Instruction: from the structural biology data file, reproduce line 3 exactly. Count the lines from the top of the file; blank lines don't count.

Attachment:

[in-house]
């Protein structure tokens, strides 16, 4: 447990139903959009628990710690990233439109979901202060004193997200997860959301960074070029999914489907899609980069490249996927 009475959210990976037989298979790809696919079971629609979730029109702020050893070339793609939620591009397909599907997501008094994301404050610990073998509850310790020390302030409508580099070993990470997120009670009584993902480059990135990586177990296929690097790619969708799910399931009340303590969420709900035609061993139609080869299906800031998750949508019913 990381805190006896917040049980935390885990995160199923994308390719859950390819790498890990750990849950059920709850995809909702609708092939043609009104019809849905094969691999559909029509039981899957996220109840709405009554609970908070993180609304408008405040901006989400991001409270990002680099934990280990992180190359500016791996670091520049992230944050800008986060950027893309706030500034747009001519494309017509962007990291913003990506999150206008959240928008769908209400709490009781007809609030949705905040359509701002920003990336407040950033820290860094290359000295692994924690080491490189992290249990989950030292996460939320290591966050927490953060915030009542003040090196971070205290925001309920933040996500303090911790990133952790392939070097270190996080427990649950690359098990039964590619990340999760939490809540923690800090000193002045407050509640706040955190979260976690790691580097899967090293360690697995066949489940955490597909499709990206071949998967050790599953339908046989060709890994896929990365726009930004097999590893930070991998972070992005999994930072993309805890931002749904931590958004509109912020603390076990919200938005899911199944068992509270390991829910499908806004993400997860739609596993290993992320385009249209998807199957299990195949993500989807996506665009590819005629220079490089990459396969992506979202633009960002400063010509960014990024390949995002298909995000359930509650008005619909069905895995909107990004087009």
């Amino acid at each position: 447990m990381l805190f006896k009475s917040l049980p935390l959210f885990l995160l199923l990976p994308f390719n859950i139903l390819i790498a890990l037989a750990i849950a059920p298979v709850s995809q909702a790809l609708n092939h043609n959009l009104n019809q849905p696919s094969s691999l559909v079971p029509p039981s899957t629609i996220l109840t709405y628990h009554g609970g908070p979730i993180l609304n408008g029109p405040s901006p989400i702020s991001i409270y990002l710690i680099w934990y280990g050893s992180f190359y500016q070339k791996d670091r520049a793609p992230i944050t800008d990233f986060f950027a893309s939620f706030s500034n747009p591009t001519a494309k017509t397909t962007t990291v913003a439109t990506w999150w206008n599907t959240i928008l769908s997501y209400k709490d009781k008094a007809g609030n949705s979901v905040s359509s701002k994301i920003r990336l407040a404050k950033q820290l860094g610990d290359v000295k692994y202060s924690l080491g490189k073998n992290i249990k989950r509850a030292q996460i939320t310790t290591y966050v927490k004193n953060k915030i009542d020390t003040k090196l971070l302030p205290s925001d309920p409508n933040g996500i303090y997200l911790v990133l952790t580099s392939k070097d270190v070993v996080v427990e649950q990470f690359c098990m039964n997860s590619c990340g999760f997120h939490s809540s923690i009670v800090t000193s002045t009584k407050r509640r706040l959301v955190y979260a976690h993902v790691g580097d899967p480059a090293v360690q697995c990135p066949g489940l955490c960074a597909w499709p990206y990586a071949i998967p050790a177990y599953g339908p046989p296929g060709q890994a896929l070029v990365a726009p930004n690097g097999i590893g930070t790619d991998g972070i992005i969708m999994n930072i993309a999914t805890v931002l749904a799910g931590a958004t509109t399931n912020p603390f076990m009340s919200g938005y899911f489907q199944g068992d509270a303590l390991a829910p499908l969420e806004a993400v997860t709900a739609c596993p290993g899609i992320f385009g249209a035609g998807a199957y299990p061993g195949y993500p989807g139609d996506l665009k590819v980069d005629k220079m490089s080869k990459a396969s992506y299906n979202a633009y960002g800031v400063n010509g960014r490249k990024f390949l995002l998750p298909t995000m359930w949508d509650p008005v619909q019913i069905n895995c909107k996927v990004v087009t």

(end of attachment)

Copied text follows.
């Amino acid at each position: 447990m990381l805190f006896k009475s917040l049980p935390l959210f885990l995160l199923l990976p994308f390719n859950i139903l390819i790498a890990l037989a750990i849950a059920p298979v709850s995809q909702a790809l609708n092939h043609n959009l009104n019809q849905p696919s094969s691999l559909v079971p029509p039981s899957t629609i996220l109840t709405y628990h009554g609970g908070p979730i993180l609304n408008g029109p405040s901006p989400i702020s991001i409270y990002l710690i680099w934990y280990g050893s992180f190359y500016q070339k791996d670091r520049a793609p992230i944050t800008d990233f986060f950027a893309s939620f706030s500034n747009p591009t001519a494309k017509t397909t962007t990291v913003a439109t990506w999150w206008n599907t959240i928008l769908s997501y209400k709490d009781k008094a007809g609030n949705s979901v905040s359509s701002k994301i920003r990336l407040a404050k950033q820290l860094g610990d290359v000295k692994y202060s924690l080491g490189k073998n992290i249990k989950r509850a030292q996460i939320t310790t290591y966050v927490k004193n953060k915030i009542d020390t003040k090196l971070l302030p205290s925001d309920p409508n933040g996500i303090y997200l911790v990133l952790t580099s392939k070097d270190v070993v996080v427990e649950q990470f690359c098990m039964n997860s590619c990340g999760f997120h939490s809540s923690i009670v800090t000193s002045t009584k407050r509640r706040l959301v955190y979260a976690h993902v790691g580097d899967p480059a090293v360690q697995c990135p066949g489940l955490c960074a597909w499709p990206y990586a071949i998967p050790a177990y599953g339908p046989p296929g060709q890994a896929l070029v990365a726009p930004n690097g097999i590893g930070t790619d991998g972070i992005i969708m999994n930072i993309a999914t805890v931002l749904a799910g931590a958004t509109t399931n912020p603390f076990m009340s919200g938005y899911f489907q199944g068992d509270a303590l390991a829910p499908l969420e806004a993400v997860t709900a739609c596993p290993g899609i992320f385009g249209a035609g998807a199957y299990p061993g195949y993500p989807g139609d996506l665009k590819v980069d005629k220079m490089s080869k990459a396969s992506y299906n979202a633009y960002g800031v400063n010509g960014r490249k990024f390949l995002l998750p298909t995000m359930w949508d509650p008005v619909q019913i069905n895995c909107k996927v990004v087009t």